this shot of MIT, I brought the 4x5 view camera. With
a rain storm coming in fast, I instead grabbed the Mamiya
RZ67. By using slow Fuji Velvia rated at EI 40, a massive
Davis and Sanford tripod, and a cable release, I got a
shot that printed just as well as a 4x5 sheet of film.
Photos © 1999, JayAbend, All Rights Reserved.
One of the claims often heard
when talking about medium format cameras is, "With this camera
you can get practically 4x5 quality." How realistic is that claim
anyway? Let's face it, a 4x5 sheet of film has over three times
the total real estate of a 6x7cm frame. In addition, view cameras have
swings and tilts that can bring more of the image into focus than the
traditional, fixed plane, rollfilm camera. Medium format cameras, of
course, have tremendous operating advantages over view cameras, especially
portability, through lens viewing, vastly reduced film costs, and easy
focusing. The problem has always been the quality compromise.
Today we have the benefit of some tremendous film stocks, ultramodern
medium format cameras that handle like 35mm cameras, and ultrahigh resolution
drum scanners that can create huge files from a modest piece of roll
film. Can you really get 4x5 quality from medium format? The film advances
that have improved medium format quality have also improved large format
quality, but a well-done medium format shot done today can definitely
equal a large format shot done several decades ago.
While modern emulsion advances and computer designed lenses have done
a lot to increase the quality of medium format images, ultimate quality
is still down to the photographer. A casual approach to taking pictures
will still result in mediocre quality, while a really meticulous photographer
can produce stunning results.
Trying to be creative all the time can sometimes result in pushing the
technical considerations into the back seat. I have to constantly remind
myself what it takes to produce medium format shots that rival 4x5.
Here is my check list of things to worry about when it comes to creating
really knockout medium format results:
Top Notch Gear--It makes sense that to really produce sharp and well
saturated images you need a well designed lens, accurate focusing, and
a super flat film plane. There is no better bargain than a well used
Hasselblad 500CM, but I have to admit that my aging 'Blad gear
is nowhere near as sharp and accurate as a brand new 503 with new lenses.
Besides the contrast advantages that '90s multi-coating offers,
camera manufacturers have continued to advance viewfinder brightness,
film plane flatness, and lens flange to film plane accuracy.
thought I would need large format swings and tilts for this
corporate exterior. By keeping the camera level, I was able
to avoid keystoning the building, and a short Gitzo tripod
made the image tack-sharp.
I first became aware of the
really important advances in camera manufacturing when I bought one of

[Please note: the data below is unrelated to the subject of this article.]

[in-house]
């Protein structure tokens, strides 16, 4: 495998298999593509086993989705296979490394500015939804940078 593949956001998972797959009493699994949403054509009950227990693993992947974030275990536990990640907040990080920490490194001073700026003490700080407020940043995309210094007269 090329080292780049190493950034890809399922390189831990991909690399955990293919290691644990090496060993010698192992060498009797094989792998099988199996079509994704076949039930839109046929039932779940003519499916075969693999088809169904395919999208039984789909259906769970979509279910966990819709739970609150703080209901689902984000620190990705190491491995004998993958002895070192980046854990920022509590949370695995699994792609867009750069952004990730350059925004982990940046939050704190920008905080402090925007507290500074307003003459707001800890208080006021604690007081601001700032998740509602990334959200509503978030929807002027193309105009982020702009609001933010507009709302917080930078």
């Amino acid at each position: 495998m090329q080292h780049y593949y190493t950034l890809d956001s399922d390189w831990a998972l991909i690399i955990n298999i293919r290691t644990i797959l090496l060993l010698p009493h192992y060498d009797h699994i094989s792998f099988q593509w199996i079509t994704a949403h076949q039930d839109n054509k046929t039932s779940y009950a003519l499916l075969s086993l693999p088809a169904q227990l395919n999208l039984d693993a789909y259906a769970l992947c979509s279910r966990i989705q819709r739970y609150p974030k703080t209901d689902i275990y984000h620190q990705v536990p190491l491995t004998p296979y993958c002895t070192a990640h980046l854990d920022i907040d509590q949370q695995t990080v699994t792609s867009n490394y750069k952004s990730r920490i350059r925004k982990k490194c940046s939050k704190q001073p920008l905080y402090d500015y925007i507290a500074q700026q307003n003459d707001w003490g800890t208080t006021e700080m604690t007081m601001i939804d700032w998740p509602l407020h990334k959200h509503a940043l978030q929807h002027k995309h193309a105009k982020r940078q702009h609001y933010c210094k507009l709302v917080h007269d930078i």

those neat Fuji rangefinder cameras. My GSW-690 is a pretty fast handling
camera that I thought would come in handy for location grab shots. On
one particular assignment I shot Tom Hamilton, the bass player from the
rock group Aerosmith, on location. I fired off about seven or eight rolls
of Velvia in my battle-hardened Hasselblad with chrome 50mm lens. Just
for fun I shot one roll with the Fuji, really just to see what the film
would look like.
When I finally got the film back from the lab, I threw the chromes down
on the light table and started to look at the results. When I got to the
images taken with the Fuji I was stunned. Even to the naked eye it was
clear that the rangefinder camera produced a clearer, slightly more contrasty
image. Through the loupe my 6x6 film looked good, but the 6x9 film was
tremendous. Shadows had detail, highlights were crisp, and the entire
image was tack-sharp. The Hasselblad images were okay, but when compared
side by side there was just no comparison.
The next day I called my local pro camera house and told them of my results.
After he explained to me all of the advances that the various camera makers
had made in the past 20 years, he offered to loan me any brand new medium
format SLR of my choice to compare to my old gear. I picked up a new Hasselblad
503 body with a fresh 80mm lens. I set up a little still life in the studio
and shot one roll with each camera--the loaner and my own gear. When the
film came back from the lab the results were just as amazing. The new
camera and lens produced much greater sharpness, contrast, and saturation,
without sacrificing highlights or shadow detail. The lesson--good equipment
Super Critical Focus--Most of us take focusing for granted.
With autofocus SLRs and bright, contrasty screens in our cameras, we're
used to snapping the image into sharp focus and assuming that we're
in focus. A larger camera with a longer, slower lens makes focusing a
little harder. I like to remove the viewfinder from my Mamiya RZ67 and
focus directly on the screen with an 8x loupe. It takes a little longer,
but it assures me of sharp focus. When shooting people it can be a bit